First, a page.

The majority of historical churches in Iran that possess historical and artistic value were built around the eight century A.H. or the 14th century AD, and the period thereafter. However, this does not mean that there were no churches existing in the country before that period.
During the reign of Shah Abbas, the Safavid king, his sagacious policies caused a sizable number of Armenians from Armenia and Azerbaijan to transfer and settle in Isfahan and other regions of Iran. A place called Jolfa was built at the banks of the Zayande-rud River in Isfahan and became the residence of these migrating people. Consequently, churches were erected in that town. Meanwhile, after a short lapse of time, some Armenians moved to Gilan and some resided in Shiraz.
The influx of many Europeans during the reign of the Qajars led to the flourishing of other churches, in addition to those that were constructed previously. A number of these edifices have lasted and acquired architectural and artistic significance.
Azarbaijan is host to the oldest churches in Iran. Among the most significant are the Tatavous Vank (St. Tatavous Cathedral), which is also called the Ghara Kelissa (the black monastery). This is located at the Siahcheshmeh (Ghara-Eini) border area south of Makou. There is also the church known as Saint Stepanous, which stands 24 kilometers south of Azarbaijan’s Jolfa town.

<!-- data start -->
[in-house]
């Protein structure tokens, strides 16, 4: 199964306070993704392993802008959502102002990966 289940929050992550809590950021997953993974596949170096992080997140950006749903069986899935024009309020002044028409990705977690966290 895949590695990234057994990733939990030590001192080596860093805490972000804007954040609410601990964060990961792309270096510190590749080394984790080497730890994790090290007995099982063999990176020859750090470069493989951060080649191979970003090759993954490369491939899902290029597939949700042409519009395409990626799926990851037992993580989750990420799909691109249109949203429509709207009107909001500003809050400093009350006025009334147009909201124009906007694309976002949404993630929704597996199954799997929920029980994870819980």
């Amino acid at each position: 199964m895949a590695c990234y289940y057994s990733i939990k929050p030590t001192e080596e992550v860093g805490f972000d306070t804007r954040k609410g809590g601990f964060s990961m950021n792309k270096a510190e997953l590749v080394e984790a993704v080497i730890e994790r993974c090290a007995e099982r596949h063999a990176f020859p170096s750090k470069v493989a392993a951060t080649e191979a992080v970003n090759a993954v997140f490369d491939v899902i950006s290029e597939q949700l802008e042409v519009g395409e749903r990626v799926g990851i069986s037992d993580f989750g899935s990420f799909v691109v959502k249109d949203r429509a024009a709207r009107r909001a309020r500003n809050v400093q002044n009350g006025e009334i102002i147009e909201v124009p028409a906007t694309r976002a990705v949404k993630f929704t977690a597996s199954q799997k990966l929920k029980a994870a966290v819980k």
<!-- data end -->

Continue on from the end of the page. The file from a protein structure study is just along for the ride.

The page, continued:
Another one, Saint Stepanos Monastery was built in the sixth century A.H. (12th century AD) and in his travel chronicles, Marco Polo, the famous Venetian traveler who lived during the eight century A.H. (14th century AD), referred to this church on his way to China. For so many years, Saint Mary’s served as the seat of the Azarbaijan Armenian Archbishop. It is a handsomely built edifice, with different annex buildings sprawled on a large area. A board of Armenian peers is governing the well- attended church.
Aside from the above three churches, there are others in Azarbaijan such as the old church built in the eight century A.H. at Modjanbar village, which is some 50 kilometers from Tabriz. Another one is the large Saint Sarkis church, situated in Khoy; this building has survived from the time of Shah Abbas the Second (12th century A.H.). During the reign of the said Safavid king, another edifice called the Saint Gevorg (Saint George) church was constructed, using marble stones and designed with a large dome, at Haft Van village near Shapur (Salmas). A church, also with a huge dome, likewise stands at Derishk village in the vicinity of Shapur, in Azarbaijan.
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